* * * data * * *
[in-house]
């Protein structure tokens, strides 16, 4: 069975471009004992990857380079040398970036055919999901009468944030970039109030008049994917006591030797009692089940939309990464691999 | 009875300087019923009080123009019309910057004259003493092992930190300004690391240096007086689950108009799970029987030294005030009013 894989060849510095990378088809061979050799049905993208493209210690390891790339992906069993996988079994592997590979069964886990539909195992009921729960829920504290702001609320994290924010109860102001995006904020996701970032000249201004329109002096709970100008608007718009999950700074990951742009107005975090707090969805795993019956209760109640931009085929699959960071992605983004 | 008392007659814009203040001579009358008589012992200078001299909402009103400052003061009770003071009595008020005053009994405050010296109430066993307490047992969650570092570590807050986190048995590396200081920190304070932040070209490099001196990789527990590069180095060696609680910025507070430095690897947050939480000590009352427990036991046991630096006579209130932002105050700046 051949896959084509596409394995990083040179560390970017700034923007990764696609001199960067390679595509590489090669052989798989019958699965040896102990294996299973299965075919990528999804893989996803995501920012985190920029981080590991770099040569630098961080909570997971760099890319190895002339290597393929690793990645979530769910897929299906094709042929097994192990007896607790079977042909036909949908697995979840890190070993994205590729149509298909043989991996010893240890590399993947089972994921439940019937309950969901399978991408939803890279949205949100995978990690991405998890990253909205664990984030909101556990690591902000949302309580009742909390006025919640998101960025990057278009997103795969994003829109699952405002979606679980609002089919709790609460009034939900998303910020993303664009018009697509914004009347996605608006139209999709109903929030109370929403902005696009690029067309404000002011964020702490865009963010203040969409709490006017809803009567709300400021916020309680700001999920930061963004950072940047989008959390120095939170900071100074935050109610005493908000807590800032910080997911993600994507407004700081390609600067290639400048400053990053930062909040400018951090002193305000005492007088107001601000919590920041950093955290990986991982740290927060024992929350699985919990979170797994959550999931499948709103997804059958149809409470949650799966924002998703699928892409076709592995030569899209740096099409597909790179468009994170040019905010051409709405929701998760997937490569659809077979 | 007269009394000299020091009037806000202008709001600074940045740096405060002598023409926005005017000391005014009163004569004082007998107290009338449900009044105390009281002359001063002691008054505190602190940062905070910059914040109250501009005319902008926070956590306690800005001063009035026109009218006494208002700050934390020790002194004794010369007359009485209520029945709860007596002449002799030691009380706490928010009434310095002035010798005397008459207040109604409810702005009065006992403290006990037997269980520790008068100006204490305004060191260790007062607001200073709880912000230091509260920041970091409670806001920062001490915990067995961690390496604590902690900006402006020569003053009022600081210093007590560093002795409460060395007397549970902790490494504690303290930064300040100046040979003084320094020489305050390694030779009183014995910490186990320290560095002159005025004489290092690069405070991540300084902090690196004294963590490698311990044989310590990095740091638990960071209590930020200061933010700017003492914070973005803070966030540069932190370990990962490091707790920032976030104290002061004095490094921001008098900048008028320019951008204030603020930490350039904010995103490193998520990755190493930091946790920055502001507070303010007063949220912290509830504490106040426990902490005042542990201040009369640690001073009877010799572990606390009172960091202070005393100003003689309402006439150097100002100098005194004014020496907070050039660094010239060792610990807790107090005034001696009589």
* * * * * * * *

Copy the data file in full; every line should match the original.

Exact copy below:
[in-house]
């Protein structure tokens, strides 16, 4: 069975471009004992990857380079040398970036055919999901009468944030970039109030008049994917006591030797009692089940939309990464691999 | 009875300087019923009080123009019309910057004259003493092992930190300004690391240096007086689950108009799970029987030294005030009013 894989060849510095990378088809061979050799049905993208493209210690390891790339992906069993996988079994592997590979069964886990539909195992009921729960829920504290702001609320994290924010109860102001995006904020996701970032000249201004329109002096709970100008608007718009999950700074990951742009107005975090707090969805795993019956209760109640931009085929699959960071992605983004 | 008392007659814009203040001579009358008589012992200078001299909402009103400052003061009770003071009595008020005053009994405050010296109430066993307490047992969650570092570590807050986190048995590396200081920190304070932040070209490099001196990789527990590069180095060696609680910025507070430095690897947050939480000590009352427990036991046991630096006579209130932002105050700046 051949896959084509596409394995990083040179560390970017700034923007990764696609001199960067390679595509590489090669052989798989019958699965040896102990294996299973299965075919990528999804893989996803995501920012985190920029981080590991770099040569630098961080909570997971760099890319190895002339290597393929690793990645979530769910897929299906094709042929097994192990007896607790079977042909036909949908697995979840890190070993994205590729149509298909043989991996010893240890590399993947089972994921439940019937309950969901399978991408939803890279949205949100995978990690991405998890990253909205664990984030909101556990690591902000949302309580009742909390006025919640998101960025990057278009997103795969994003829109699952405002979606679980609002089919709790609460009034939900998303910020993303664009018009697509914004009347996605608006139209999709109903929030109370929403902005696009690029067309404000002011964020702490865009963010203040969409709490006017809803009567709300400021916020309680700001999920930061963004950072940047989008959390120095939170900071100074935050109610005493908000807590800032910080997911993600994507407004700081390609600067290639400048400053990053930062909040400018951090002193305000005492007088107001601000919590920041950093955290990986991982740290927060024992929350699985919990979170797994959550999931499948709103997804059958149809409470949650799966924002998703699928892409076709592995030569899209740096099409597909790179468009994170040019905010051409709405929701998760997937490569659809077979 | 007269009394000299020091009037806000202008709001600074940045740096405060002598023409926005005017000391005014009163004569004082007998107290009338449900009044105390009281002359001063002691008054505190602190940062905070910059914040109250501009005319902008926070956590306690800005001063009035026109009218006494208002700050934390020790002194004794010369007359009485209520029945709860007596002449002799030691009380706490928010009434310095002035010798005397008459207040109604409810702005009065006992403290006990037997269980520790008068100006204490305004060191260790007062607001200073709880912000230091509260920041970091409670806001920062001490915990067995961690390496604590902690900006402006020569003053009022600081210093007590560093002795409460060395007397549970902790490494504690303290930064300040100046040979003084320094020489305050390694030779009183014995910490186990320290560095002159005025004489290092690069405070991540300084902090690196004294963590490698311990044989310590990095740091638990960071209590930020200061933010700017003492914070973005803070966030540069932190370990990962490091707790920032976030104290002061004095490094921001008098900048008028320019951008204030603020930490350039904010995103490193998520990755190493930091946790920055502001507070303010007063949220912290509830504490106040426990902490005042542990201040009369640690001073009877010799572990606390009172960091202070005393100003003689309402006439150097100002100098005194004014020496907070050039660094010239060792610990807790107090005034001696009589």